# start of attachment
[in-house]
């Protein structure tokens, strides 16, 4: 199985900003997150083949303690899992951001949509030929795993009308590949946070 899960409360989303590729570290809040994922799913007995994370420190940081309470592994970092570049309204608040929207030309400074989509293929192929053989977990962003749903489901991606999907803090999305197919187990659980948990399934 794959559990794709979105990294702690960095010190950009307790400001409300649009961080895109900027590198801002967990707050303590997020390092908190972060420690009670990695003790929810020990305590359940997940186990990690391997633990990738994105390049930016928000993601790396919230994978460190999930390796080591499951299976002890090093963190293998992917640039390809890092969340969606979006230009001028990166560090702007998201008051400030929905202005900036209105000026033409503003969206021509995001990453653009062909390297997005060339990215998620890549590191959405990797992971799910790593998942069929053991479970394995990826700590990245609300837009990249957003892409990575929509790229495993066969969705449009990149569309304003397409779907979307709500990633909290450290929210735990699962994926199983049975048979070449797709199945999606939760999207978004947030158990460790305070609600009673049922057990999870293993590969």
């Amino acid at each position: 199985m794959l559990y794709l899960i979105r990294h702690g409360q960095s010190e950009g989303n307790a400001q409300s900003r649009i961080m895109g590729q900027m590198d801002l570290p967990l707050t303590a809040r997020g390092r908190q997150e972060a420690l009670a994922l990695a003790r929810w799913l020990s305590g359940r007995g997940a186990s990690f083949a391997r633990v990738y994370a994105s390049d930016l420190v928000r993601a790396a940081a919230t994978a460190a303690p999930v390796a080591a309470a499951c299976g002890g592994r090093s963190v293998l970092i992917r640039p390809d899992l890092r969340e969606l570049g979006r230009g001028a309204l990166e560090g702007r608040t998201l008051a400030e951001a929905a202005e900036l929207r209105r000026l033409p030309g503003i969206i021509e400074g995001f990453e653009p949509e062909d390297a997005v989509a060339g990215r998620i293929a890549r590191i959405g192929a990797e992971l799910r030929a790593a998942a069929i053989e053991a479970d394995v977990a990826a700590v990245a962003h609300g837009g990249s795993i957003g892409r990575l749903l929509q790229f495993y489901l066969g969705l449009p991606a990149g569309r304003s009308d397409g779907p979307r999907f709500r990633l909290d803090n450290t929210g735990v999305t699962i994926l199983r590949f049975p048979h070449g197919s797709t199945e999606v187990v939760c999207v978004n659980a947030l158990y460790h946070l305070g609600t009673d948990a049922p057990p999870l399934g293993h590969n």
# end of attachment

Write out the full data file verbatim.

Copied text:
[in-house]
């Protein structure tokens, strides 16, 4: 199985900003997150083949303690899992951001949509030929795993009308590949946070 899960409360989303590729570290809040994922799913007995994370420190940081309470592994970092570049309204608040929207030309400074989509293929192929053989977990962003749903489901991606999907803090999305197919187990659980948990399934 794959559990794709979105990294702690960095010190950009307790400001409300649009961080895109900027590198801002967990707050303590997020390092908190972060420690009670990695003790929810020990305590359940997940186990990690391997633990990738994105390049930016928000993601790396919230994978460190999930390796080591499951299976002890090093963190293998992917640039390809890092969340969606979006230009001028990166560090702007998201008051400030929905202005900036209105000026033409503003969206021509995001990453653009062909390297997005060339990215998620890549590191959405990797992971799910790593998942069929053991479970394995990826700590990245609300837009990249957003892409990575929509790229495993066969969705449009990149569309304003397409779907979307709500990633909290450290929210735990699962994926199983049975048979070449797709199945999606939760999207978004947030158990460790305070609600009673049922057990999870293993590969």
């Amino acid at each position: 199985m794959l559990y794709l899960i979105r990294h702690g409360q960095s010190e950009g989303n307790a400001q409300s900003r649009i961080m895109g590729q900027m590198d801002l570290p967990l707050t303590a809040r997020g390092r908190q997150e972060a420690l009670a994922l990695a003790r929810w799913l020990s305590g359940r007995g997940a186990s990690f083949a391997r633990v990738y994370a994105s390049d930016l420190v928000r993601a790396a940081a919230t994978a460190a303690p999930v390796a080591a309470a499951c299976g002890g592994r090093s963190v293998l970092i992917r640039p390809d899992l890092r969340e969606l570049g979006r230009g001028a309204l990166e560090g702007r608040t998201l008051a400030e951001a929905a202005e900036l929207r209105r000026l033409p030309g503003i969206i021509e400074g995001f990453e653009p949509e062909d390297a997005v989509a060339g990215r998620i293929a890549r590191i959405g192929a990797e992971l799910r030929a790593a998942a069929i053989e053991a479970d394995v977990a990826a700590v990245a962003h609300g837009g990249s795993i957003g892409r990575l749903l929509q790229f495993y489901l066969g969705l449009p991606a990149g569309r304003s009308d397409g779907p979307r999907f709500r990633l909290d803090n450290t929210g735990v999305t699962i994926l199983r590949f049975p048979h070449g197919s797709t199945e999606v187990v939760c999207v978004n659980a947030l158990y460790h946070l305070g609600t009673d948990a049922p057990p999870l399934g293993h590969n």